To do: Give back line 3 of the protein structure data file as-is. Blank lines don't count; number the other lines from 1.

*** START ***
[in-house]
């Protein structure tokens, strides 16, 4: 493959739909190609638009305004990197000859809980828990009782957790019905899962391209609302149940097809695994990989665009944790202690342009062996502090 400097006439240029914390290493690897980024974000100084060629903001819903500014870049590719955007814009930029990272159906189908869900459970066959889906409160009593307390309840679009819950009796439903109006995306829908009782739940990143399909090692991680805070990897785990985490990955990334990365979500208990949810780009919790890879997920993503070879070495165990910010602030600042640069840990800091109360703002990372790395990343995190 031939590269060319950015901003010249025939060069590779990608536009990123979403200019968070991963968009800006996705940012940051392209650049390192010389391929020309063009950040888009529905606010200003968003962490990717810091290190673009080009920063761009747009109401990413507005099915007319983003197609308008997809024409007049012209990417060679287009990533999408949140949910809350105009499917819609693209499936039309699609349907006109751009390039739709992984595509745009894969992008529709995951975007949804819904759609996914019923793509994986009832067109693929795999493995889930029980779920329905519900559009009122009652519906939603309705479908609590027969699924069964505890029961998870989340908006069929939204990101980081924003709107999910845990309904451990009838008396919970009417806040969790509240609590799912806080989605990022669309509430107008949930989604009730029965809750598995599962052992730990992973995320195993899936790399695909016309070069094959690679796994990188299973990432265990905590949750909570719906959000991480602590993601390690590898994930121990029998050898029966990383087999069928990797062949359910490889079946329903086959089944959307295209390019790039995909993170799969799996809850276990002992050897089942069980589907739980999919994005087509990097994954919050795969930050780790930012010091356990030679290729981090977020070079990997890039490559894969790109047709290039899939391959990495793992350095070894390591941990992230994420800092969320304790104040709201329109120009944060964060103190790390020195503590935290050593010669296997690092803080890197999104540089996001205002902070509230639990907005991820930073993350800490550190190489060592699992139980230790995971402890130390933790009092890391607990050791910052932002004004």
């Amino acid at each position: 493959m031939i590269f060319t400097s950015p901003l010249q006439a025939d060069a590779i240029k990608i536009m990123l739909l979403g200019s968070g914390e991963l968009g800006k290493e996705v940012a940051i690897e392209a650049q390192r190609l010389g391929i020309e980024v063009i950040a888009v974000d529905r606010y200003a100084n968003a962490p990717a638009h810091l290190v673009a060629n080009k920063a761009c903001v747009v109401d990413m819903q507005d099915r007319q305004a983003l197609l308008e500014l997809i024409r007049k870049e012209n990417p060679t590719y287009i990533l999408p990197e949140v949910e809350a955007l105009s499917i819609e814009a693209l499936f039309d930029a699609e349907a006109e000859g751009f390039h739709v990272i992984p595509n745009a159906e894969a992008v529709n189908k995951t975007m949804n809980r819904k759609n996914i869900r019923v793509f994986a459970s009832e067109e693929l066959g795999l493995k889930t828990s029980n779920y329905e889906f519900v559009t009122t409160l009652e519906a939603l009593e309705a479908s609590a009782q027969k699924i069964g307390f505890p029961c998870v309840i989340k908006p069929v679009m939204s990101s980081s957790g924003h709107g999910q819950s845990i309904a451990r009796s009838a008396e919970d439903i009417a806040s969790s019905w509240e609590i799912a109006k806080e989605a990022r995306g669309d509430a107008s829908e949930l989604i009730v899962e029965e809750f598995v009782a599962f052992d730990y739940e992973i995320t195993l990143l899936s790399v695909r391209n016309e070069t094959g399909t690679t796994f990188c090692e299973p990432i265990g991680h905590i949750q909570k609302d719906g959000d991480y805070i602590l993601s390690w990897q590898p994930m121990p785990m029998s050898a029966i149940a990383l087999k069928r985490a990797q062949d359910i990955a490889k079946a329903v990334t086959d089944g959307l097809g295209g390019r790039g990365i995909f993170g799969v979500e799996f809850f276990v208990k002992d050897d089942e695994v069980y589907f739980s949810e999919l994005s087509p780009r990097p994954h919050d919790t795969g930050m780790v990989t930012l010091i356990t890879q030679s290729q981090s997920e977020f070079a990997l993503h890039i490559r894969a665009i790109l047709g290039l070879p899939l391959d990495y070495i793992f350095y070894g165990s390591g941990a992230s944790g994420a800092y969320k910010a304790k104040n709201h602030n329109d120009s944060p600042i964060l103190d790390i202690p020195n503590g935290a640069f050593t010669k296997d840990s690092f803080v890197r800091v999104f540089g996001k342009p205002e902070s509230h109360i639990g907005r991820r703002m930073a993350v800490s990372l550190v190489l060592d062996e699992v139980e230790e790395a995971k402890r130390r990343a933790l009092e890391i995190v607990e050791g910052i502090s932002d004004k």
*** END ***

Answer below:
């Amino acid at each position: 493959m031939i590269f060319t400097s950015p901003l010249q006439a025939d060069a590779i240029k990608i536009m990123l739909l979403g200019s968070g914390e991963l968009g800006k290493e996705v940012a940051i690897e392209a650049q390192r190609l010389g391929i020309e980024v063009i950040a888009v974000d529905r606010y200003a100084n968003a962490p990717a638009h810091l290190v673009a060629n080009k920063a761009c903001v747009v109401d990413m819903q507005d099915r007319q305004a983003l197609l308008e500014l997809i024409r007049k870049e012209n990417p060679t590719y287009i990533l999408p990197e949140v949910e809350a955007l105009s499917i819609e814009a693209l499936f039309d930029a699609e349907a006109e000859g751009f390039h739709v990272i992984p595509n745009a159906e894969a992008v529709n189908k995951t975007m949804n809980r819904k759609n996914i869900r019923v793509f994986a459970s009832e067109e693929l066959g795999l493995k889930t828990s029980n779920y329905e889906f519900v559009t009122t409160l009652e519906a939603l009593e309705a479908s609590a009782q027969k699924i069964g307390f505890p029961c998870v309840i989340k908006p069929v679009m939204s990101s980081s957790g924003h709107g999910q819950s845990i309904a451990r009796s009838a008396e919970d439903i009417a806040s969790s019905w509240e609590i799912a109006k806080e989605a990022r995306g669309d509430a107008s829908e949930l989604i009730v899962e029965e809750f598995v009782a599962f052992d730990y739940e992973i995320t195993l990143l899936s790399v695909r391209n016309e070069t094959g399909t690679t796994f990188c090692e299973p990432i265990g991680h905590i949750q909570k609302d719906g959000d991480y805070i602590l993601s390690w990897q590898p994930m121990p785990m029998s050898a029966i149940a990383l087999k069928r985490a990797q062949d359910i990955a490889k079946a329903v990334t086959d089944g959307l097809g295209g390019r790039g990365i995909f993170g799969v979500e799996f809850f276990v208990k002992d050897d089942e695994v069980y589907f739980s949810e999919l994005s087509p780009r990097p994954h919050d919790t795969g930050m780790v990989t930012l010091i356990t890879q030679s290729q981090s997920e977020f070079a990997l993503h890039i490559r894969a665009i790109l047709g290039l070879p899939l391959d990495y070495i793992f350095y070894g165990s390591g941990a992230s944790g994420a800092y969320k910010a304790k104040n709201h602030n329109d120009s944060p600042i964060l103190d790390i202690p020195n503590g935290a640069f050593t010669k296997d840990s690092f803080v890197r800091v999104f540089g996001k342009p205002e902070s509230h109360i639990g907005r991820r703002m930073a993350v800490s990372l550190v190489l060592d062996e699992v139980e230790e790395a995971k402890r130390r990343a933790l009092e890391i995190v607990e050791g910052i502090s932002d004004k």